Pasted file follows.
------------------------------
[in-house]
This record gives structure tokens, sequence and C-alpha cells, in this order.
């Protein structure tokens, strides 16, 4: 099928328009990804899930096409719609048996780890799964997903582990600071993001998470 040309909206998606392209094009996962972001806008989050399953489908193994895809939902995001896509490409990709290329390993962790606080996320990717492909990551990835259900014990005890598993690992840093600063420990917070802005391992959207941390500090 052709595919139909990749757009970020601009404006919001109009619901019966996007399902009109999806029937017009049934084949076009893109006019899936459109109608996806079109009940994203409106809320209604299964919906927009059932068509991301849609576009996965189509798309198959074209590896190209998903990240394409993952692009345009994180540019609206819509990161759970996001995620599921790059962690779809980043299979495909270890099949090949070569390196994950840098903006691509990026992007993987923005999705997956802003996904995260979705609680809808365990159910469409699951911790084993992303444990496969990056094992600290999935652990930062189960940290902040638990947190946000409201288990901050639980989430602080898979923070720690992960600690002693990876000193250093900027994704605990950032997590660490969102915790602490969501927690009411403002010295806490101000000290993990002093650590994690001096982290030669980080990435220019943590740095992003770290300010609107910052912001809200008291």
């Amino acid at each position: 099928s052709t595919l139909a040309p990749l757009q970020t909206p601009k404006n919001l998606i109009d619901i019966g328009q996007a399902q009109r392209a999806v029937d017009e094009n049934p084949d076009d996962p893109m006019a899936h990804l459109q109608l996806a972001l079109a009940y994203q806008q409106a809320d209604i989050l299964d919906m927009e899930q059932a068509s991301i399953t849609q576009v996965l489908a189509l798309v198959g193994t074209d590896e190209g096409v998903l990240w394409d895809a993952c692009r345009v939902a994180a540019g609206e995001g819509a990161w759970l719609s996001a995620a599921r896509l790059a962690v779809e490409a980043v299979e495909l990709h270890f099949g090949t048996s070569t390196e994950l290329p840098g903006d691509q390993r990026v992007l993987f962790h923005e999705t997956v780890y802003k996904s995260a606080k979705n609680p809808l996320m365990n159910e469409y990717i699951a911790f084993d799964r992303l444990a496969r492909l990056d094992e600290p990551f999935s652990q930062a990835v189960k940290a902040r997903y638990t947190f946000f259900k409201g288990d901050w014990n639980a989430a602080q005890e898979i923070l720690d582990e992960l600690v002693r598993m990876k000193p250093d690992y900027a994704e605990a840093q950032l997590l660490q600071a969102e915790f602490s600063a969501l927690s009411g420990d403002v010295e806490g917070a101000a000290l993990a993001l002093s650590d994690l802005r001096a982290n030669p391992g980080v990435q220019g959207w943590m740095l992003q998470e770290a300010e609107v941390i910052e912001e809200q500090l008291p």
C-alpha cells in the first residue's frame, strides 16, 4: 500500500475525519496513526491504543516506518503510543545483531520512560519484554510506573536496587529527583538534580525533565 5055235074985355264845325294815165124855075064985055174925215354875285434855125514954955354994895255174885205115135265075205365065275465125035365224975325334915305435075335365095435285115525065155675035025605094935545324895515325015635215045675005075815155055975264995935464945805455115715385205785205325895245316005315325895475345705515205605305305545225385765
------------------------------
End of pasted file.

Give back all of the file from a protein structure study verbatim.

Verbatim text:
[in-house]
This record gives structure tokens, sequence and C-alpha cells, in this order.
């Protein structure tokens, strides 16, 4: 099928328009990804899930096409719609048996780890799964997903582990600071993001998470 040309909206998606392209094009996962972001806008989050399953489908193994895809939902995001896509490409990709290329390993962790606080996320990717492909990551990835259900014990005890598993690992840093600063420990917070802005391992959207941390500090 052709595919139909990749757009970020601009404006919001109009619901019966996007399902009109999806029937017009049934084949076009893109006019899936459109109608996806079109009940994203409106809320209604299964919906927009059932068509991301849609576009996965189509798309198959074209590896190209998903990240394409993952692009345009994180540019609206819509990161759970996001995620599921790059962690779809980043299979495909270890099949090949070569390196994950840098903006691509990026992007993987923005999705997956802003996904995260979705609680809808365990159910469409699951911790084993992303444990496969990056094992600290999935652990930062189960940290902040638990947190946000409201288990901050639980989430602080898979923070720690992960600690002693990876000193250093900027994704605990950032997590660490969102915790602490969501927690009411403002010295806490101000000290993990002093650590994690001096982290030669980080990435220019943590740095992003770290300010609107910052912001809200008291």
């Amino acid at each position: 099928s052709t595919l139909a040309p990749l757009q970020t909206p601009k404006n919001l998606i109009d619901i019966g328009q996007a399902q009109r392209a999806v029937d017009e094009n049934p084949d076009d996962p893109m006019a899936h990804l459109q109608l996806a972001l079109a009940y994203q806008q409106a809320d209604i989050l299964d919906m927009e899930q059932a068509s991301i399953t849609q576009v996965l489908a189509l798309v198959g193994t074209d590896e190209g096409v998903l990240w394409d895809a993952c692009r345009v939902a994180a540019g609206e995001g819509a990161w759970l719609s996001a995620a599921r896509l790059a962690v779809e490409a980043v299979e495909l990709h270890f099949g090949t048996s070569t390196e994950l290329p840098g903006d691509q390993r990026v992007l993987f962790h923005e999705t997956v780890y802003k996904s995260a606080k979705n609680p809808l996320m365990n159910e469409y990717i699951a911790f084993d799964r992303l444990a496969r492909l990056d094992e600290p990551f999935s652990q930062a990835v189960k940290a902040r997903y638990t947190f946000f259900k409201g288990d901050w014990n639980a989430a602080q005890e898979i923070l720690d582990e992960l600690v002693r598993m990876k000193p250093d690992y900027a994704e605990a840093q950032l997590l660490q600071a969102e915790f602490s600063a969501l927690s009411g420990d403002v010295e806490g917070a101000a000290l993990a993001l002093s650590d994690l802005r001096a982290n030669p391992g980080v990435q220019g959207w943590m740095l992003q998470e770290a300010e609107v941390i910052e912001e809200q500090l008291p």
C-alpha cells in the first residue's frame, strides 16, 4: 500500500475525519496513526491504543516506518503510543545483531520512560519484554510506573536496587529527583538534580525533565 5055235074985355264845325294815165124855075064985055174925215354875285434855125514954955354994895255174885205115135265075205365065275465125035365224975325334915305435075335365095435285115525065155675035025605094935545324895515325015635215045675005075815155055975264995935464945805455115715385205785205325895245316005315325895475345705515205605305305545225385765